Upon finding Aragorn, Legolas, and Gimli, he turns his attention to Rohan, which is floundering under a poisoned King Theoden. Gandalf the White brings light into the darkness of Rohan, returning Eomer to his rightful place, bringing counsel, and giving the Rohirrim hope that they can indeed stand against the forces striving against them. Their defeat of Saruman’s orcs (aided in part by the rousing of the Ents brought about by the hope of Merry and Pippin) spurs the people of Rohan into further action against Sauron, encouraging them to march to the aid of Gondor.

‘Now Théoden son of Thengel, will you hearken to me?’ said Gandalf. ‘Do you ask for help?’ He lifted his staff and pointed to a high window. There the darkness seemed to clear, and through the opening could be seen, high and far, a patch of shining sky. ‘Not all is dark. Take courage, Lord of the Mark; for better help you will not find. No counsel have I to give to those that despair. Yet counsel I could give, and words I could speak to you. Will you hear them?… I bid you come out before your doors and look abroad. Too long have you sat in shadows and trusted to twisted tales and crooked promptings.’…. ‘It is not so dark here,’ said Théoden.

The Two Towers

But let us back up a bit. Prior to learning of Gandalf’s return, hope fades further in the death of Boromir, the capture of Merry and Pippin, and the severing of the fellowship as Sam and Frodo leave the others for Mordor. The hunters pursue the pack of orcs relentlessly, expecting little, but carrying on nonetheless. News from the Rohirrim that the orcs had been slaughtered nearly dashes that hope completely, but refusal to give up entirely leads them into Fangorn, where they meet Gandalf.

Meanwhile, Merry and Pippin endure torture at the hands of the orcs, hoping for some salvation from their friends, leaving trails in hopes that they are being tracked, but, in the end, finding it in the weapons of the Rohirrim, and then, the arms of an Ent. Treebeard takes them in, providing them with shelter and sustenance. The nigh unwavering hope of the Hobbits is rewarded.

And also they bring hope. Treebeard, having lived many, many ages, seems almost resigned to a fading Fangorn Forest and a fading race of Ents. But, with the news that Merry and Pippin bring, alongside their ever present faith in good, Treebeard is roused and the Ents march to war against Saruman, throwing down the walls of Orthanc, filling its pits with water, and wreaking destruction on his machinery and combatants. The downfall of Orthanc, as well as the recapture of the Seeing Stone Saruman has been using to communicate with Sauron, casts glimmers of hope that this war can be won. Sauron’s eye is drawn away for a time, giving Frodo and Sam the opportunities they need to sneak closer and closer to Mount Doom.

Frodo and Sam, meanwhile, are enduring harsh, unhopeful circumstances of their own, attempting to find a way to Mordor. The weight of the ring bears mightily on Frodo, who has just enough faith to possibly finish the job; but very little for what should come after. Samwise, however, his hardy, unwavering gardener, approaches the situation as any good gardener would: he knows that darkness is needed before light. He knows that what you can’t seen in the darkness can grow to bounty. He knows that it takes a bit of faith.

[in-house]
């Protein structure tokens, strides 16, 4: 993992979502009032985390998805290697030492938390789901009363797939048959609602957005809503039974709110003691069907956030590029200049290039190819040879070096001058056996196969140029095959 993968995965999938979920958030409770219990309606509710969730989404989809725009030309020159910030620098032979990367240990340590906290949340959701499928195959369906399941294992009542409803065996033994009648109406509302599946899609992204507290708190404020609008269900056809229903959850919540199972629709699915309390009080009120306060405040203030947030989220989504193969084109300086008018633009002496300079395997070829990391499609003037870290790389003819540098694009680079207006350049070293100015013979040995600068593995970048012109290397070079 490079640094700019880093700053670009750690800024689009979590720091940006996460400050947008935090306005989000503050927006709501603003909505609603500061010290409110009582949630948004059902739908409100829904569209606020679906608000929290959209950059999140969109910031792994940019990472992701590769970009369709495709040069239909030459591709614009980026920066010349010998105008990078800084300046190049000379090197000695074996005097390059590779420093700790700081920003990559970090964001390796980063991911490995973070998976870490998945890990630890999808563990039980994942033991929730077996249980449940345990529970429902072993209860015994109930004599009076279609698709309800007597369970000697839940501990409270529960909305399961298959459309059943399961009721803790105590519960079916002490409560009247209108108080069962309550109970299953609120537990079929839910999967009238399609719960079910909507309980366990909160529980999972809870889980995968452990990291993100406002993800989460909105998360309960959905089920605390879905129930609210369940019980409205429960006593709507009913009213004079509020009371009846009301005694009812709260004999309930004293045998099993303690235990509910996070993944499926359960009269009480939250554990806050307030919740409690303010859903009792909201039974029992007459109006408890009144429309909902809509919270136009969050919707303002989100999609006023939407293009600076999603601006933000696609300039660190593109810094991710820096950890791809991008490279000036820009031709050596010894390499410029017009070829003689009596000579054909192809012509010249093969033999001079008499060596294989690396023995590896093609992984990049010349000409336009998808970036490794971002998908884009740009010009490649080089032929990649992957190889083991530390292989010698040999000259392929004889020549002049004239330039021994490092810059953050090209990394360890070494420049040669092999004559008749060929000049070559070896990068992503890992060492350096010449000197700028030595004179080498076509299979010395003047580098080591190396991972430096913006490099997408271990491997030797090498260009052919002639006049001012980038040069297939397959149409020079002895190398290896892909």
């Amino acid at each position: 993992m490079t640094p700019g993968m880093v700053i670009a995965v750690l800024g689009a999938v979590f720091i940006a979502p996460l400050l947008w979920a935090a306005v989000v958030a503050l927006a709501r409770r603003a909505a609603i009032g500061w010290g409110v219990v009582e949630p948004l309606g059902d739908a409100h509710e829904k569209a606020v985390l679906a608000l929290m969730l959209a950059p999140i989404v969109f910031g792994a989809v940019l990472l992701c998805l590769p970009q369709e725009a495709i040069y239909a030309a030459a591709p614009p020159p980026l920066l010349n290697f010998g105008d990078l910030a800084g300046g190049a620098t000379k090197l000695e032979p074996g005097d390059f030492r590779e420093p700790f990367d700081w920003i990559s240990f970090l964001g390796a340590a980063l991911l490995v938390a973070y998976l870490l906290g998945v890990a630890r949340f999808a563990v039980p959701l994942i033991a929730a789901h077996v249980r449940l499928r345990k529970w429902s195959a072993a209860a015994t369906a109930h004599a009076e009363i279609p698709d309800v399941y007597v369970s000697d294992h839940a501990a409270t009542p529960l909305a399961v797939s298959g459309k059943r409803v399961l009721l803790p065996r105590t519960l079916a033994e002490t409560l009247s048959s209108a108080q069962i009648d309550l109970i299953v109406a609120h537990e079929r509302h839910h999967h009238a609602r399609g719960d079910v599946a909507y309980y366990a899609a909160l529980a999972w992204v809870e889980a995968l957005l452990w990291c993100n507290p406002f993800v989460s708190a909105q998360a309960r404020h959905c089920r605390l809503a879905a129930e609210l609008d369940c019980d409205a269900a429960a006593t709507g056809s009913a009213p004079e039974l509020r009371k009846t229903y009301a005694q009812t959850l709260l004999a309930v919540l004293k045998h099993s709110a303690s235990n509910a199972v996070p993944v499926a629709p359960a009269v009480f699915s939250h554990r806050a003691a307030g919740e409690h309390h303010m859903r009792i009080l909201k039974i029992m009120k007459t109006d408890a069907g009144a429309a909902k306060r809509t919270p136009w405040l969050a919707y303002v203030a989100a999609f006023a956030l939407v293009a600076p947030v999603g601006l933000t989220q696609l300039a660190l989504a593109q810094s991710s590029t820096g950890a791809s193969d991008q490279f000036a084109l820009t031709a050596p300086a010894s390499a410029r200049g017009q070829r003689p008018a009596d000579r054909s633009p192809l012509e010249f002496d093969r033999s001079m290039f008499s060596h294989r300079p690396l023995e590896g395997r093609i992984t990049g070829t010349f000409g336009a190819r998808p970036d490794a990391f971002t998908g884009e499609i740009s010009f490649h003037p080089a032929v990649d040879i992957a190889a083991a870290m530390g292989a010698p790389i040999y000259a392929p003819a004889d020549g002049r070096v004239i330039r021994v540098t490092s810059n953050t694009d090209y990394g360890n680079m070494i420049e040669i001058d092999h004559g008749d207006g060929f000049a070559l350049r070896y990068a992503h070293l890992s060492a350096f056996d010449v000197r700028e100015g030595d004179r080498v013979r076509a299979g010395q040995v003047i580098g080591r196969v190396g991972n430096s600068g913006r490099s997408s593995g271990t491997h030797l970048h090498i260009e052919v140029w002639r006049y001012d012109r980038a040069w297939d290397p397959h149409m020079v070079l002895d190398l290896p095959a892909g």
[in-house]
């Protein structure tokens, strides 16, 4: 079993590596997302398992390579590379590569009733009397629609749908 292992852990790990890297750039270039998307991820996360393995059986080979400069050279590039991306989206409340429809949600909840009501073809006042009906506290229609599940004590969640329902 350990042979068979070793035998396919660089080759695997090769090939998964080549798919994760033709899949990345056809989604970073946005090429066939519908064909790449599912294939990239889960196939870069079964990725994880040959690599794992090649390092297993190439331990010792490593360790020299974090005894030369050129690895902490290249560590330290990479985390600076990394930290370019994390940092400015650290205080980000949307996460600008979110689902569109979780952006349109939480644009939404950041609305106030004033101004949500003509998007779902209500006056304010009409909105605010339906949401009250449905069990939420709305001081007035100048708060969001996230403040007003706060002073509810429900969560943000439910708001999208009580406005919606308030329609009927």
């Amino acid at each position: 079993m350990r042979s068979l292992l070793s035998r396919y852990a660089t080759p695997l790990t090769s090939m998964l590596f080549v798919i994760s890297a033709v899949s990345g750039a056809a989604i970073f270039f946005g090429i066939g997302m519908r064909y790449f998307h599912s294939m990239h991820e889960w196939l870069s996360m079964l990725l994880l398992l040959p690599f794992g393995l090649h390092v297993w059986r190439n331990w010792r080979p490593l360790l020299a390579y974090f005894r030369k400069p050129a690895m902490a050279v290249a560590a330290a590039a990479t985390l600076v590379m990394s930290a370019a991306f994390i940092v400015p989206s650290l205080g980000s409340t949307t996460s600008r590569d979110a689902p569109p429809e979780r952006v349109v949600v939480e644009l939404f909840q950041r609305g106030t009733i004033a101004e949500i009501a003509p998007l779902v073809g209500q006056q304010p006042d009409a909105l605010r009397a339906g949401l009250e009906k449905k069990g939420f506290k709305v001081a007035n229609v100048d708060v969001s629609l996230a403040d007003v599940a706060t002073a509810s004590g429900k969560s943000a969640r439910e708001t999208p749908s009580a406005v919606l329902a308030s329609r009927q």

“‘I’m afraid our journey is drawing to an end.’ ‘Maybe,’ said Sam; ‘but where there’s life there’s hope, as my gaffer used to say; and need of vittles, as he mostways used to add.'”

The Two Towers

The reward for that hope is varied. Firstly, in the appearance and capture of Gollum/Smeagol who, due to his long possession of the Ring, can be bound as their guide by it: the one creature in Middle Earth who would rue its destruction to the level of Sauron, bound to aid in its undoing. Frodo, remembering the words of Gandalf, understands Gollum to some degree and never quite gives up the hope that he could change. Amidst Sam’s suspicions , Frodo shows kindness to Smeagol whenever possible, strengthening the bond between them as Master and Servant and, in some ways, ensuring that Smeagol will be faithful to his promise for as long as possible. Despite all suspicions, and even treachery, it is only with Smeagol’s aid that Sam and Frodo reach Mordor, first at the Black Gate and then via Cirith Ungol.

Their second reward is found in the men of Gondor and specifically in Faramir, Boromir’s brother. Remembering Boromir’s treatment of Frodo and his pursuit of the Ring for his own, there is suspicion of Faramir also. The Hobbits know not what will happen to them when they are found by him in Ithilien, searching for Cirith Ungol. Still, sensing an air of knowledge, “like a wizard,” in Faramir, they put their faith in him and are rewarded with shelter for the night, a hearty meal, provisions, and, perhaps most importantly, the good will and friendship of good men. The meeting of Faramir marks Frodo and Sam’s last encounter of friendship and last sense of comfort before the final stretch into Mordor begins. Through this meeting, some faith is restored and they are able to begin their final journey into darkness, not knowing what was to follow.

“‘It was said to me by Elrond Halfelven that I should find friendship upon the way, secret and unlooked for. Certainly I looked for no such friendship as you have shown. To have found it turns evil to great good.'”

The Two Towers

Tolkien’s story is one where hope often comes unlooked for, yet is never quite lost. As Samwise muses, in his steadfast Hobbit way, hope is not turning away, despite how dark it may seem. It is represented in each and every race: in the Hobbits, who can turn from despair to joy in moments; in the Elves, who endure ages of waning while awaiting Aman; in the Dwarves, who delve for beauty in the darkness; in Men, who continue to protect and build kingdoms for good. It is not represented as an idle emotion, as we so often think of it today, when “hopes and prayers” are criticized for their inactivity and insincerity. Rather, it is fuel for action that shakes loose the bonds of darkness and decay and leads, in the end, to light.

“But that’s not the way of it with the tales that really mattered, or the ones that stay in the mind. Folk seem to have been just landed in them, usually – their paths were laid that way, as you put it. But I expect they had lots of chances, like us, of turning back, only they didn’t. “

The Two Towers